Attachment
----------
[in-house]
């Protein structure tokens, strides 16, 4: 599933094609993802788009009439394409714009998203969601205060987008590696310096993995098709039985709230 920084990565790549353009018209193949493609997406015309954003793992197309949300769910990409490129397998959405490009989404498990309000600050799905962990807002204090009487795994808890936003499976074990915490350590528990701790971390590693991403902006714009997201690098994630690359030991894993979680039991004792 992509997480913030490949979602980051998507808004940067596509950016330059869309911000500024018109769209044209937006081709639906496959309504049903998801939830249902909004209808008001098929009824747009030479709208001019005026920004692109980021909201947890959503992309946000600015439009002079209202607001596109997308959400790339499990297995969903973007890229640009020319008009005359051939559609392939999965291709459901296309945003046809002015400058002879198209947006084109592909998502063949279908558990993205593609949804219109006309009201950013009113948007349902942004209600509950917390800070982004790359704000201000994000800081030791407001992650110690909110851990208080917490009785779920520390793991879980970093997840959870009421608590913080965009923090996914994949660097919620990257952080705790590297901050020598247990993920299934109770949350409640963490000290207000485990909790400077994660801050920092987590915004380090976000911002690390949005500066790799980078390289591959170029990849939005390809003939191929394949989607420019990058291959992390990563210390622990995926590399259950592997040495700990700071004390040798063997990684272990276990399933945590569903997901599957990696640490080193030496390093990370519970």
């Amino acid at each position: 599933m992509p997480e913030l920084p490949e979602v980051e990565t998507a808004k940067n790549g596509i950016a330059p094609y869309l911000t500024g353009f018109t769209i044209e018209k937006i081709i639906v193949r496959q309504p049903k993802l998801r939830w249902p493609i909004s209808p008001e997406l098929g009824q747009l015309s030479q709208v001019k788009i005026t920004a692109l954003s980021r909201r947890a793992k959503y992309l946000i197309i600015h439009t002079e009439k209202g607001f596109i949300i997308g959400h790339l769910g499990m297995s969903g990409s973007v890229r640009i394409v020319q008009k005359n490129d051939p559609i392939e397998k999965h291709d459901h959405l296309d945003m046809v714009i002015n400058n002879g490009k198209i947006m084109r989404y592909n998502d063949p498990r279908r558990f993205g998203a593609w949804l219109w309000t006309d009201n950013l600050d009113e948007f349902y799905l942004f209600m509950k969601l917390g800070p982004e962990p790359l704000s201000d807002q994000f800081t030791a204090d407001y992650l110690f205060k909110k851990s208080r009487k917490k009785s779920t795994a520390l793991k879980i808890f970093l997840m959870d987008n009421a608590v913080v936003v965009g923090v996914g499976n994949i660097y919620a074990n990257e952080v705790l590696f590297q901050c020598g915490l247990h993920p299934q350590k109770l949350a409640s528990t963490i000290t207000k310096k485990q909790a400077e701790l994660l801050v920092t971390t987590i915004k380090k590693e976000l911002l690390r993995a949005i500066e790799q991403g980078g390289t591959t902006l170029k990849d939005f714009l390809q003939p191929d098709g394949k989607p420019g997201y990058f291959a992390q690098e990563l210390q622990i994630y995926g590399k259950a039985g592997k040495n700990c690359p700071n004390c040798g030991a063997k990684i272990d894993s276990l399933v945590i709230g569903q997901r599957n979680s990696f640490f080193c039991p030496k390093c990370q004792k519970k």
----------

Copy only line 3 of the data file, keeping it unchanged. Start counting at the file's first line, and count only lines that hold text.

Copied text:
């Amino acid at each position: 599933m992509p997480e913030l920084p490949e979602v980051e990565t998507a808004k940067n790549g596509i950016a330059p094609y869309l911000t500024g353009f018109t769209i044209e018209k937006i081709i639906v193949r496959q309504p049903k993802l998801r939830w249902p493609i909004s209808p008001e997406l098929g009824q747009l015309s030479q709208v001019k788009i005026t920004a692109l954003s980021r909201r947890a793992k959503y992309l946000i197309i600015h439009t002079e009439k209202g607001f596109i949300i997308g959400h790339l769910g499990m297995s969903g990409s973007v890229r640009i394409v020319q008009k005359n490129d051939p559609i392939e397998k999965h291709d459901h959405l296309d945003m046809v714009i002015n400058n002879g490009k198209i947006m084109r989404y592909n998502d063949p498990r279908r558990f993205g998203a593609w949804l219109w309000t006309d009201n950013l600050d009113e948007f349902y799905l942004f209600m509950k969601l917390g800070p982004e962990p790359l704000s201000d807002q994000f800081t030791a204090d407001y992650l110690f205060k909110k851990s208080r009487k917490k009785s779920t795994a520390l793991k879980i808890f970093l997840m959870d987008n009421a608590v913080v936003v965009g923090v996914g499976n994949i660097y919620a074990n990257e952080v705790l590696f590297q901050c020598g915490l247990h993920p299934q350590k109770l949350a409640s528990t963490i000290t207000k310096k485990q909790a400077e701790l994660l801050v920092t971390t987590i915004k380090k590693e976000l911002l690390r993995a949005i500066e790799q991403g980078g390289t591959t902006l170029k990849d939005f714009l390809q003939p191929d098709g394949k989607p420019g997201y990058f291959a992390q690098e990563l210390q622990i994630y995926g590399k259950a039985g592997k040495n700990c690359p700071n004390c040798g030991a063997k990684i272990d894993s276990l399933v945590i709230g569903q997901r599957n979680s990696f640490f080193c039991p030496k390093c990370q004792k519970k």